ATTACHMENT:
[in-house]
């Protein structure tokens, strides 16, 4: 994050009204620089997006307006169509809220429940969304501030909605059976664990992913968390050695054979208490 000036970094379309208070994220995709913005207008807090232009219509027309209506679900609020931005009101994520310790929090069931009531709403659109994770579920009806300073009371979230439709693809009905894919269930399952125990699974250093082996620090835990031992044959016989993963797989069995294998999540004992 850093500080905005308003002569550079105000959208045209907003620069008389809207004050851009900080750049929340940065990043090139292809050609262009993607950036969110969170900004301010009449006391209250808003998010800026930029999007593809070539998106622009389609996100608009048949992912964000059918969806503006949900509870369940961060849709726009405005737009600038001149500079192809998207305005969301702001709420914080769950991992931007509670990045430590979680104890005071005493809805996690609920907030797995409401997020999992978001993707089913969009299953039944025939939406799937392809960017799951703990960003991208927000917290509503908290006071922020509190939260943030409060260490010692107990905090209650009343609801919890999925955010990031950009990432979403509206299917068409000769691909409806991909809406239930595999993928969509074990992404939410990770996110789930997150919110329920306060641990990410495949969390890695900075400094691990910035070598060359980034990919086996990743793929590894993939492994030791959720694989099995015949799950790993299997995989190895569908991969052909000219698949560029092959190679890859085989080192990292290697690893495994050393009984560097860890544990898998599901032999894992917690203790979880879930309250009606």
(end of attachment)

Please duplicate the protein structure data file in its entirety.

[in-house]
């Protein structure tokens, strides 16, 4: 994050009204620089997006307006169509809220429940969304501030909605059976664990992913968390050695054979208490 000036970094379309208070994220995709913005207008807090232009219509027309209506679900609020931005009101994520310790929090069931009531709403659109994770579920009806300073009371979230439709693809009905894919269930399952125990699974250093082996620090835990031992044959016989993963797989069995294998999540004992 850093500080905005308003002569550079105000959208045209907003620069008389809207004050851009900080750049929340940065990043090139292809050609262009993607950036969110969170900004301010009449006391209250808003998010800026930029999007593809070539998106622009389609996100608009048949992912964000059918969806503006949900509870369940961060849709726009405005737009600038001149500079192809998207305005969301702001709420914080769950991992931007509670990045430590979680104890005071005493809805996690609920907030797995409401997020999992978001993707089913969009299953039944025939939406799937392809960017799951703990960003991208927000917290509503908290006071922020509190939260943030409060260490010692107990905090209650009343609801919890999925955010990031950009990432979403509206299917068409000769691909409806991909809406239930595999993928969509074990992404939410990770996110789930997150919110329920306060641990990410495949969390890695900075400094691990910035070598060359980034990919086996990743793929590894993939492994030791959720694989099995015949799950790993299997995989190895569908991969052909000219698949560029092959190679890859085989080192990292290697690893495994050393009984560097860890544990898998599901032999894992917690203790979880879930309250009606």